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06BANGKOK1767 PRIVY COUNCILOR PREM THINKS THAKSIN SHOULD GO, BUT STAYS ABOVE THE FRAY

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“57597”,”3/22/2006 11:51″,”06BANGKOK1767″,

 

“Embassy Bangkok”,”CONFIDENTIAL”,

“06BANGKOK1627|06BANGKOK1667″,”VZCZCXRO7912

OO RUEHCHI RUEHDT RUEHHM

DE RUEHBK #1767/01 0811151

ZNY CCCCC ZZH

O 221151Z MAR 06

FM AMEMBASSY BANGKOK

TO RUEHC/SECSTATE WASHDC IMMEDIATE 7385

INFO RUEHZS/ASSOCIATION OF SOUTHEAST ASIAN NATIONS

RHEFDIA/DIA WASHDC

RHHMUNA/HQ USPACOM HONOLULU HI

RHHMUNA/CDR USPACOM HONOLULU HI

RHFJSCC/COMMARFORPAC”,”C O N F I D E N T I A L SECTION 01 OF 02 BANGKOK 001767

 

SIPDIS

 

SIPDIS

 

E.O. 12958: DECL: 02/01/2016

TAGS: PGOV, PHUM, TH

SUBJECT: PRIVY COUNCILOR PREM THINKS THAKSIN SHOULD GO, BUT

STAYS ABOVE THE FRAY

 

REF: A. BANGKOK 1667

B. BANGKOK 1627

 

Classified By: Ambassador Ralph L. Boyce reason 1.4 (b) (d)

 

1. (C) SUMMARY: Privy Councilor Gen. Prem says that PM

Thaksin should \”go now,\” but he will not be the one to tell

him. He told the Ambassador in a meeting March 22 that

Thaksin\’s hawkish advisors do not have the country\’s best

interests at heart. He agreed with the \”doves\” in the ruling

party that Thaksin needed to step down now to preserve any

hope of a future political life. He is concerned that the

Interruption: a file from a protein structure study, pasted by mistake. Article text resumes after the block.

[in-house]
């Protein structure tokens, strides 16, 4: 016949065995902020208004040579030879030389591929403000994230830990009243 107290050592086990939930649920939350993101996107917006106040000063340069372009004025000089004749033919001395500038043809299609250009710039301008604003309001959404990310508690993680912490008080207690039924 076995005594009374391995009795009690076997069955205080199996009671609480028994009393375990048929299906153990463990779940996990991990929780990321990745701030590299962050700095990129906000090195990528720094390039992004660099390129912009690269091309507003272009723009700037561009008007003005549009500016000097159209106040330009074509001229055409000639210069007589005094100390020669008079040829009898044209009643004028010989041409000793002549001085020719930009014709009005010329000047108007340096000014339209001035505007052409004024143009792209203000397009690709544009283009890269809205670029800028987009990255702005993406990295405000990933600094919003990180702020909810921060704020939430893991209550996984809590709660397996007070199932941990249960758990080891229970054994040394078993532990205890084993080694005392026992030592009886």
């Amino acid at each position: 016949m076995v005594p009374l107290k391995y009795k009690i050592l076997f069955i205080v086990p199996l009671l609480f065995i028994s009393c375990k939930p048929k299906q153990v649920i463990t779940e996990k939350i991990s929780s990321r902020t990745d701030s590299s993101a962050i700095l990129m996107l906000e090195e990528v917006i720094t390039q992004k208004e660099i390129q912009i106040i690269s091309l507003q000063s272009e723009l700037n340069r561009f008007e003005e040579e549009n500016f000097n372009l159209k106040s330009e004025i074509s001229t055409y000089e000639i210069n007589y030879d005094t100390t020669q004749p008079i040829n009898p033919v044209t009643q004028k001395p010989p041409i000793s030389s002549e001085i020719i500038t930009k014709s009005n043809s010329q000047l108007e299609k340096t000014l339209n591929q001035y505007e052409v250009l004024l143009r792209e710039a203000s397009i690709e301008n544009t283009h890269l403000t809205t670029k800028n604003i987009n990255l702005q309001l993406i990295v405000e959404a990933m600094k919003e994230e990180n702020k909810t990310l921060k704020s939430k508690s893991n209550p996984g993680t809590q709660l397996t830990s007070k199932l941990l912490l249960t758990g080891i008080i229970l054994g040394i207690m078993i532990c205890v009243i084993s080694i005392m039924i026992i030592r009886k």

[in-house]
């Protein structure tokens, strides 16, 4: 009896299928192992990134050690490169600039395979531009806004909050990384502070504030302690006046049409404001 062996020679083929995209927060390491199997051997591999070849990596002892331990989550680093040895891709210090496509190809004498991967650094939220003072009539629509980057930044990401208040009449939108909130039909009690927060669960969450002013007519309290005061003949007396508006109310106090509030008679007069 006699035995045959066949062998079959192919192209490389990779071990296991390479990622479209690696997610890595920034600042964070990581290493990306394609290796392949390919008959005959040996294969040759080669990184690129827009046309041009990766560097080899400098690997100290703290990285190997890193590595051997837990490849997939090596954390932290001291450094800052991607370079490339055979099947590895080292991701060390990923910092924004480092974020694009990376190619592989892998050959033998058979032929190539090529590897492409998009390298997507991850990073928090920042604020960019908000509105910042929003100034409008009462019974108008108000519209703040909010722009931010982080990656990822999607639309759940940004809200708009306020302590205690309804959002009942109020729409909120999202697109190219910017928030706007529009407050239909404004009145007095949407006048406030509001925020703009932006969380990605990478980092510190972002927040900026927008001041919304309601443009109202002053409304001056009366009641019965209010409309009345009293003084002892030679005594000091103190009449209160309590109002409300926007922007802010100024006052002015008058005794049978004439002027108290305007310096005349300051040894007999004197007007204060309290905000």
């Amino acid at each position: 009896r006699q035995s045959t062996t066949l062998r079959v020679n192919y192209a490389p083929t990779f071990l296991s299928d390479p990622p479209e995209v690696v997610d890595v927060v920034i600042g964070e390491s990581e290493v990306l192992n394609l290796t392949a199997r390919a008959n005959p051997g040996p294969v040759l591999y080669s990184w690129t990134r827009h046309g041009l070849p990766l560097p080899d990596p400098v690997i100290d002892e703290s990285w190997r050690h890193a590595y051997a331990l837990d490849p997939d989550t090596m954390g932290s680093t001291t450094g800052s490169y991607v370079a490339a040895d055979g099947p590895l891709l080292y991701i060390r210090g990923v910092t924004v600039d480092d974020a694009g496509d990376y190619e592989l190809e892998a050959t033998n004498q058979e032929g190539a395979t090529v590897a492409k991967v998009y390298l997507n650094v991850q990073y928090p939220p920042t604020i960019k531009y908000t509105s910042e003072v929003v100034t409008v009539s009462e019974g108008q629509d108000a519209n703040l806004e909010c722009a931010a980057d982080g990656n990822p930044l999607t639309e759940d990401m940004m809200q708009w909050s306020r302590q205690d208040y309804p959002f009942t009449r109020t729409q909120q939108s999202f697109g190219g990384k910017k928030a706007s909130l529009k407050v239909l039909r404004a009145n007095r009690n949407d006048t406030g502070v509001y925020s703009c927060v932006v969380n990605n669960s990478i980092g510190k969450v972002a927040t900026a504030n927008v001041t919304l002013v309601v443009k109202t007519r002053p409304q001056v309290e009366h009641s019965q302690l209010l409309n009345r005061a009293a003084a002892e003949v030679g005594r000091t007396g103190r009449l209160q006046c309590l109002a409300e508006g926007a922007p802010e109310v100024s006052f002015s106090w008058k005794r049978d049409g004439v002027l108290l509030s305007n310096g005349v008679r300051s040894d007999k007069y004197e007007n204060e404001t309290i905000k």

April 2 elections will be a huge waste of money that will

just result in more political problems. However, Prem is

still unwilling to try to speak to the PM himself. He seems

to hope still for a solution without intervention from the

Privy Council or the Palace. End summary.

 

2. (C) Ambassador made a low-key call on Privy Councilor

Gen. Prem Tinsulanonda on March 22. Prem is one of the most

respected elder statesmen in the Kingdom, and known to be

very close to the King. Prem was most interested in hearing

the Ambassador\’s observations about the current political

impasse. Based on our discussions around town, the

Ambassador described two political groups within the ruling

Thai Rak Thai (TRT), the \”hawks\” and the \”doves\”. PM Thaksin

was surrounded by the hawks (MP Newin, Natural Resources

Minister Yongyuth, DPM Wisanu, PM\’s Secretary-General

Prommin). They were telling Thaksin to keep fighting, that

the election would demonstrate his popularity and prove to be

his vindication. The doves, like DPM Surakiart and Education

Minister Chaturon (refs) believe that the window is rapidly

closely on any chance Thaksin has of preserving his political

future. They believe that his only hope is to \”take a break\”

from politics for the good of the country, let there be a

real multi-party election and political reform. In the

election that follows this process, he might be able to

participate. Prem responded, \”The doves are right.\”

 

3. (C) Prem said that he did not know whose interests the

hawks were serving, but it was not the interests of the

country. Prem noted that Thaksin seemed to be fleeing from

Bangkok, unable to function in the capital — a terrible